FINALLY, a draft of new native vegetation laws is on public display, which is a significant step towards fulfilling the Nationals’ promise to repeal NSW’s controversial land clearing regulations by early 2017.
This morning NSW Deputy Premier Troy Grant - flanked by Environment Minister Mark Speakman and Primary Industries Minister Niall Blair - released the Coalition’s long-awaited Biodiversity Bill draft for public consultation – expected to enter parliament for debate before the end of the year.
Mr Grant said the new laws would be built around a theme of incentivised land management, and would remove a hardline requirement for land clearing applications to improve or maintain environmental values on a property.
The legislation is based on a 2014 independent review of exiting laws, which recommended a triple-bottom-line assessment to give equal weight to social, environmental and economic values when considering applications from producers to vegetation.
But while the draft gives a greater regulatory powers to Local Land Services (LLS) - it is far from the finished article - with critical satellite mapping that will form basis of assessment yet to be revealed.
It is also undecided which government agency will be responsible for land clearing compliance and issuing fines.
Mr Grant said he was proud to announce the government had pushed the land management reforms along the path to become law.
“I am proud we are one step closer to repealing this legislation… For too long the burden of these laws has rested n the shoulders of farmers,” he said.
Mr Blair said “Our farmers are our frontline environmental custodians and it makes sense to give them the flexibility to manage and protect the land that is the lifeblood of our regional communities."
The government also committed today to fund a five-year, $240 million private land conservation program, with a further $70 million per year after the initial tranche of funding.
Government said the all-important satellite imagery maps - based on disturbed land since 1990 - will be released in January.
Using the maps, land will be either classified as regulated or unregulated.
In a regulated zone, there will be seven categories of codes that place increasing restrictions on landholders, depending on the amount and type of clearing.
The first category is wholly self-assessed - for clearing of minor and insignificant vegetation around farm infrastructure, like a trees around a shed. No set asides are required for this type of clearing.
There are four codes most to regulate clearing that do not alter the current land use which would be most commonly apply to an average landholders’ plans.
These four codes use “set asides”, or a requirement for the landholder to commit to quarantine and maintain native vegetation in exchange for permission to clear other areas.
Landholders would draw up their own clearing regime and LLS is tasked with certification of the plan.
These codes, described in the reform package as self assessable options, would replace the current property vegetation plan (PVP) system.
The other three codes employ “set-asides”, which require a ratio of two-to-one for clearing permission – that is twice as much native vegetation zoned off in exchange for permission to clear.
If endangered ecological communities are present, more restrictive set asides and assessments are required – including increasing the set aside ration by 50 per cent.
There are also limits to the rate of clearing – set at 100 hectares over three years, or a to a maximum of 25pc of what you could clear capped at 500 hectares.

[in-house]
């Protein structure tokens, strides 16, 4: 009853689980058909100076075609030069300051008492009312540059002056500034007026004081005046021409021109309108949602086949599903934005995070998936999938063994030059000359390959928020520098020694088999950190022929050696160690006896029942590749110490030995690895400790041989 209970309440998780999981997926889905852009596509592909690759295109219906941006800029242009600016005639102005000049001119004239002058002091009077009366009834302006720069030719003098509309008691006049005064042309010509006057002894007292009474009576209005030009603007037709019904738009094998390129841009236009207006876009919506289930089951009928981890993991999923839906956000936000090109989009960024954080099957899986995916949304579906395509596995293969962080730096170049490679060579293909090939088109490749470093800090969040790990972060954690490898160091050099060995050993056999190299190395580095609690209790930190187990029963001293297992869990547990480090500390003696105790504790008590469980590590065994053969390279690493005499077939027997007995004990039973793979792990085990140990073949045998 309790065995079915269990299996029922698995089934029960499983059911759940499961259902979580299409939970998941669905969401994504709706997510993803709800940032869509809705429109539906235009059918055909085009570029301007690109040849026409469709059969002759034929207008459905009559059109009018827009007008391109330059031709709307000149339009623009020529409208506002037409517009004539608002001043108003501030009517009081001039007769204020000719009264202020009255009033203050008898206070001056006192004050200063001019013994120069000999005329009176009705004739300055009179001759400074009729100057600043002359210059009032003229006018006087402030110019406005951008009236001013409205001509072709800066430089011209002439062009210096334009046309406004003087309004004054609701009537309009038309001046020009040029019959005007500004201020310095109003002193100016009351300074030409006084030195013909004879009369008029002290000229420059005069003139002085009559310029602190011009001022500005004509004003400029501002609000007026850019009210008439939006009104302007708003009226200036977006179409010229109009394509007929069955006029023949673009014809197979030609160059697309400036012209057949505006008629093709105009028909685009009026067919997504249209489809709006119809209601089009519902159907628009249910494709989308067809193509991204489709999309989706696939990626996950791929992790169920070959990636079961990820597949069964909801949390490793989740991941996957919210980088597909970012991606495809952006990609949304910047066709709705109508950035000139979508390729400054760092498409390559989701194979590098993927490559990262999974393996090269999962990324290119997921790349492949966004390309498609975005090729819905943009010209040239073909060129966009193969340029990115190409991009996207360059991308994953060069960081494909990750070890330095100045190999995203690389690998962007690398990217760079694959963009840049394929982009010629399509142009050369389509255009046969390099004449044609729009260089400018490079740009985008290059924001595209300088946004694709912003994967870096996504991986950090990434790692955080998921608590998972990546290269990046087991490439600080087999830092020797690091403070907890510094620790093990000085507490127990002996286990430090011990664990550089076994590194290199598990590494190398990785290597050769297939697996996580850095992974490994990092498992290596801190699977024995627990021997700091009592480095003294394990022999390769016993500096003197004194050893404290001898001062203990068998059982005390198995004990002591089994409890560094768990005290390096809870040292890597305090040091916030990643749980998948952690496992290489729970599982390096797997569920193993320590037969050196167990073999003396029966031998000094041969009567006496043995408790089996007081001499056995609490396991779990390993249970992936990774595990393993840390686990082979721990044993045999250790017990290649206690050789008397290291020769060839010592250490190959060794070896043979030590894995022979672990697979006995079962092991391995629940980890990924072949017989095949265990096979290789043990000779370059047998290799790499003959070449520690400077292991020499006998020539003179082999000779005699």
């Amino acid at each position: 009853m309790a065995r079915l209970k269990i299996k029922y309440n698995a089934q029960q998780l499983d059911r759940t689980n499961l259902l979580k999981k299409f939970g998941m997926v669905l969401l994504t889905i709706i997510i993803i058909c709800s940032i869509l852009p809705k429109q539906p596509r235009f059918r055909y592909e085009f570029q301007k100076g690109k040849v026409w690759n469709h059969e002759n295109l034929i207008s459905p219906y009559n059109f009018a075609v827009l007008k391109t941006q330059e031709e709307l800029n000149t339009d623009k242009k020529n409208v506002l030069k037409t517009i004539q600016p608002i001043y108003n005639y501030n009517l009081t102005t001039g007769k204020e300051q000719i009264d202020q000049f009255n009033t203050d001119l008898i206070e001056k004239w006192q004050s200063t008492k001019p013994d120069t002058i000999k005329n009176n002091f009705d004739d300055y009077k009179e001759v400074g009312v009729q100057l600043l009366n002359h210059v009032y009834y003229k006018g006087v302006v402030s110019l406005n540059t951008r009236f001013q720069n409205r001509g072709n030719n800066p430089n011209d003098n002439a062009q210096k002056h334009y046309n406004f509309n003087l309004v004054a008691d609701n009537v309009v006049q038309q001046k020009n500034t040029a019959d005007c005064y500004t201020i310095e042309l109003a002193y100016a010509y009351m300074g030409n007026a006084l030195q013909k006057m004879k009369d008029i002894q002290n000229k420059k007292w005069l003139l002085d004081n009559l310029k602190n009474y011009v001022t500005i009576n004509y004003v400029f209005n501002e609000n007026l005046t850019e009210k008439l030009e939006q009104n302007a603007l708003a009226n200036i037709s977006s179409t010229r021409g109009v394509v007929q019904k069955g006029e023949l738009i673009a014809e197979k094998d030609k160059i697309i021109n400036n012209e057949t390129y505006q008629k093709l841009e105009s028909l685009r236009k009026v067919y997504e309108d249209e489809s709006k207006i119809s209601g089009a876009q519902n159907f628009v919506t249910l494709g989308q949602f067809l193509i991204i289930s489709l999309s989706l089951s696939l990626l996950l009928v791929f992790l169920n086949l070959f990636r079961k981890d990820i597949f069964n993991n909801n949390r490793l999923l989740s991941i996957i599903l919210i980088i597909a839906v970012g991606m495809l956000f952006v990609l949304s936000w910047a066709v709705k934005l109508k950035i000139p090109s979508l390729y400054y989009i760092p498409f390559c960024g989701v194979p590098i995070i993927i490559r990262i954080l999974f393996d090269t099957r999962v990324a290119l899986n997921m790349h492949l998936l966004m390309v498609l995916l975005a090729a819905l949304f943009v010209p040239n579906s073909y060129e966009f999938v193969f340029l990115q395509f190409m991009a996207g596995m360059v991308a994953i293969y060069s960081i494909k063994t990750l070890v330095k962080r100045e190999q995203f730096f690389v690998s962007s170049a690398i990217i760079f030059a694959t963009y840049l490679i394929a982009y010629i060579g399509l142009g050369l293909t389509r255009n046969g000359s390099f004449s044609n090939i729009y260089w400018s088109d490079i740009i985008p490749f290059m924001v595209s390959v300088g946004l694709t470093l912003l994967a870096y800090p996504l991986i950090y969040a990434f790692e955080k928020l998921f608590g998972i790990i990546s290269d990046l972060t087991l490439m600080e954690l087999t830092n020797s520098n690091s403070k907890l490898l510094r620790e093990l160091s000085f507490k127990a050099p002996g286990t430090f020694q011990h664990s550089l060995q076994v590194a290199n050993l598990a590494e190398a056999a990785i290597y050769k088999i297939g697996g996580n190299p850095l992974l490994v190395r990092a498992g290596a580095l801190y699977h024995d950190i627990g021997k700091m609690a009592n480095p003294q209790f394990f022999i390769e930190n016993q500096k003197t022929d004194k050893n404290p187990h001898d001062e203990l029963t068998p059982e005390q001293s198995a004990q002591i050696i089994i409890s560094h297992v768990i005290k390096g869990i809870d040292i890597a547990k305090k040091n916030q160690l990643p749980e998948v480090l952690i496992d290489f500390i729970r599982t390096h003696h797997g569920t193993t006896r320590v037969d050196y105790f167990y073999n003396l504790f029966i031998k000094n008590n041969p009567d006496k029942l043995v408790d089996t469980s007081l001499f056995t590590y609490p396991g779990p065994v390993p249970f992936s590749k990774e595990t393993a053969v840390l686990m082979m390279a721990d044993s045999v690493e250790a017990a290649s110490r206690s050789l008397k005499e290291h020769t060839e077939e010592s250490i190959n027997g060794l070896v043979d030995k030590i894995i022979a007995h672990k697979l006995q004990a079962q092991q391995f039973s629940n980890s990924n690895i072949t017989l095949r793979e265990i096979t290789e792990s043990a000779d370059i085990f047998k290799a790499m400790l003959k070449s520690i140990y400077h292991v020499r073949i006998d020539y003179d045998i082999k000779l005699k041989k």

Set asides must be placed within a property boundary, but a provision exists for neighbouring landholders to set up a cluster to enable shared clearing and offsets. Individual landholders with adjoining properties are treated as one contiguous landholding under the proposed laws.
The two most onerous codes in the new legislation cover clearing when the current land to alter the current land use, or to a land use which requires approval – such as a mining or residential development.
Ministerial powers - essesntially which minister has the power to change the laws - are a key concern for farm stakeholder groups, who have criticised negative impacts to property rights from laws designed to conserve environmental value.
Minister Blair has carriage of the laws governing LLS – which will implement the clearing codes.
However, deciding what can and can’t be cleared under the codes is joint responsibility of Mr Blair and the Environment Minister Mark Speakman.
It is also yet to be decided which body will administer compliance and impose penalties for breaches.
Repealing the Native Vegetation Act was a key promise from the Coalition in the March 2015 state election.
This morning’s proposal would replace existing NSW Native Vegetation and Conservation Acts - as well as parts of the LLS act - with a single Biodiversity Conservation act that would govern among other things what - and how much - land can be cleared.
Farmers’ troubles with current land clearing laws can be traced back to the SEPP 46 laws installed in an overnight move by NSW Labor leader Bob Carr in 1995.
Landholders argue they’re unnecessarily restrictive, a drag on farm productivity and create unclear biodiversity outcomes.
Conservation groups, however, claim the laws proposed today will lead to relaxed environmental standards and, in turn, mass land clearing and destruction of native flora and fauna.
The draft laws have been lunched in the shadow of federal Labor’s climate change policy – which hangs like a pall over the NSW’s reform.
Leader Bill Shorten said that a Labor government would use federal laws to prevent the states from relaxing land clearing laws.
The Coalition committed to introduce the Bill to parliament in the Spring session, which runs from September to December. Public consultation is open for the next eight weeks.
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